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April 7, 2024

She who sups with the devil …

She who sups with the devil should have a long spoon …

Part of me wants to shake Zoraya and tell her to wake up to herself.

She may be depressed, and she may have any number of psychiatric maladies, but that does not mean that she should throw common sense (and her caution) to the wind.

I mean, at the end of the day, who should we blame for the hit job that The Free Press did on her this week?

But I’m being way too harsh, I know.

How was she to know?

Who is Zoraya?

Zoraya ter Beek is a 28-year old Dutch woman with chronic, incurable mental illness. Her last day on the planet will be in May this year.

Zoraya has been reported as saying that she wanted to speak out about her path towards her elective death, not to show that the Netherlands is a slippery slope to hell.

But, rather, how it took her more than 2 years to get to the point where a doctor would agree to help her die.

Her point was to show how difficult it is in the Netherlands to get help to die, even though the country has had euthanasia law in place for more than two decades.

On this point she failed miserably.

Dutch Complacency

Here in the Netherlands (our adopted home), we tend to be complacent.

Not about how many people get euthanasia each year or for what reason.

Our complacency stems more from thinking (certainly mistakenly in Zoraya’s case) that the rest of the world shares our pragmatic, sensible and common sense world view.

In the Netherlands, euthanasia has long stopped being controversial.

Everyone knows someone, not knows of someone but actually knows someone.

You won’t stop the dinner conversation by mentioning the E (euthanasie) word.

Nor will you invite a barrage of opposition if you say that it sounds like a logical choice at the end of life, and expect that you will go that way yourself when time comes.

Trusting the Media

Through this complacency, and in the absence of the culture wars (that wrack other countries over so-called moral issue of abortion, gay marriage and euthanasia/ assisted suicide), the Dutch have a genuine, trusting faith that the media will treat them fairly.

In my own experience of working with various Dutch media, I have been pleasantly surprised with the earnestness and sincere way that we at Exit have been treated.

This applies not only to Dutch journalists but continental Europeans in general.

There is a genuine desire to get the story right. This is a distinct lack of intent to produce an article or a radio/TV segment that upsets the subject or which shows a pre-determined agenda.

Enter Rupa Subramanya & The Free Press

While I’m not sure (and don’t really care) how Zoraya ter Beek came into contact with Rupa Subramanya, this association is where the trouble began.

Rupa Subramanya is a journalist whose writing places her right at the heart of polemic public political discourse, most often understood as the ‘culture wars’.

Rupa has a lot of opinions. While this makes her more columnist than journalist, let’s move on for there is more to say about Rupa and her like.

A quick search on her career to date shows that whatever Rupa writes about, there is a sting in the tail.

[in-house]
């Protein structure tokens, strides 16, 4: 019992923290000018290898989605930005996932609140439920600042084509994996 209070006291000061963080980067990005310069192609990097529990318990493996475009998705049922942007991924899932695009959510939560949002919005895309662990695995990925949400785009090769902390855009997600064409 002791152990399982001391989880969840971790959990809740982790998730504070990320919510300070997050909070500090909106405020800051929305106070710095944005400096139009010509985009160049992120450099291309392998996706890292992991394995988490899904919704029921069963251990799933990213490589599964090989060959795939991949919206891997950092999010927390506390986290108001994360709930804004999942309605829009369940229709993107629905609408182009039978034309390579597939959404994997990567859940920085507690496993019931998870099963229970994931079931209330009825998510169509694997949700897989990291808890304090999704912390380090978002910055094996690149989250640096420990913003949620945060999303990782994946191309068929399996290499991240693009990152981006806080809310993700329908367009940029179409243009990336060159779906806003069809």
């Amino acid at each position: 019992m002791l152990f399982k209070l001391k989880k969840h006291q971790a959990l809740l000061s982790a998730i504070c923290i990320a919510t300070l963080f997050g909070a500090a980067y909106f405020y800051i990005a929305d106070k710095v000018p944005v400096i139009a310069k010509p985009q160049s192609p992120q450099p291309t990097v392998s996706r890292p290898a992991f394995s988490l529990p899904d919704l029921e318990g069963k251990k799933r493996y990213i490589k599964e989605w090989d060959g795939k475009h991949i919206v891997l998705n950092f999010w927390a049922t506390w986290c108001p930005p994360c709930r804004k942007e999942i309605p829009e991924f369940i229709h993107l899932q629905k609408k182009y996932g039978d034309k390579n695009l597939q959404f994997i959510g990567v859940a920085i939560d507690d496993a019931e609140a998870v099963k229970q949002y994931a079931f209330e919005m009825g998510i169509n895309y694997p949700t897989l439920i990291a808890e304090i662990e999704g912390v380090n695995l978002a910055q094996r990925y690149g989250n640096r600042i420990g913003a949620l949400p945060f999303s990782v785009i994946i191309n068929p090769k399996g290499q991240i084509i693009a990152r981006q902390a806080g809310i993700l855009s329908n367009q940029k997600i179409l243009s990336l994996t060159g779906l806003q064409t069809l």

Her twisting and writhing, regardless of topic is sadly formulaic.

There is a bad guy (usually the government or big tech) and then there is a victim. Finally comes her self-righteous indignation. In Rupa’s world, the little person inevitably loses out, even if they don’t know it.

In her piece on Zoraya, Rupa’s fangs were always going to pierce deep.

She has Form

In previous writing on assisted suicide, Rupa Subramanya had laid her politics bare.

Assisted suicide/ euthanasia are not her cup of tea.

Her mission in writing is to ensure her readers agree.

One can only imagine that Zoraya took part in her interview with sincerity and trust. And with a real intent to show the Dutch euthanasia system for what it is: a careful, laborious process by which a relatively ‘privileged’ few get help to die.

How sorely disappointed she must be. And how angry.

How do we know this? Because Zoraya has since spoken out on social media, disowning the interview.

But since when has The Free Press been a news outlet concerned with ‘doing the right thing’.

Founder Bari Weiss has a fairly infamoust track record.

Indeed, one wonders if she founded the site because no one else would have her?

Her ‘if you are not with me – you are against me’, black-white view of the world has won her few fans (except for soulmate Rupa).

Culture-war sisters, they seem to deserve each other.

Before the ‘Free Press’ (which purports to be about ‘honesty, doggedness, and fierce independence’ – yeah right), Weiss founded, amongst other groups, Columbians for Academic Freedom.

A darling of the American political far right, she has a knack for descriptive names that are the antithesis of their name.

The Columbians showed little regard for any type of freedom of expression and thought. Rather, they were concerned with closing down Arab academics. The Free Press started life as ‘Common Sense’.

Neither is true. Neither makes sense.

Zoraya ter Beek knows this now.

The pity is she did not know it from the get-go.

Her toe-dip into the media has been a disturbing wake-up call to anyone who believes that Dutch society can afford to rest on its laurels.

As the late Russian journalist (assassinated by Putin) once said ‘freedom takes a lot of effort’.

Editor’s Note

The long read version of Rupa’s article refers to Philip Nitschke (the inventor of the Sarco) as speaking from Melbourne Australia.

It is almost 10 years since Philip has lived in Australia. He vows he has never lived in Melbourne.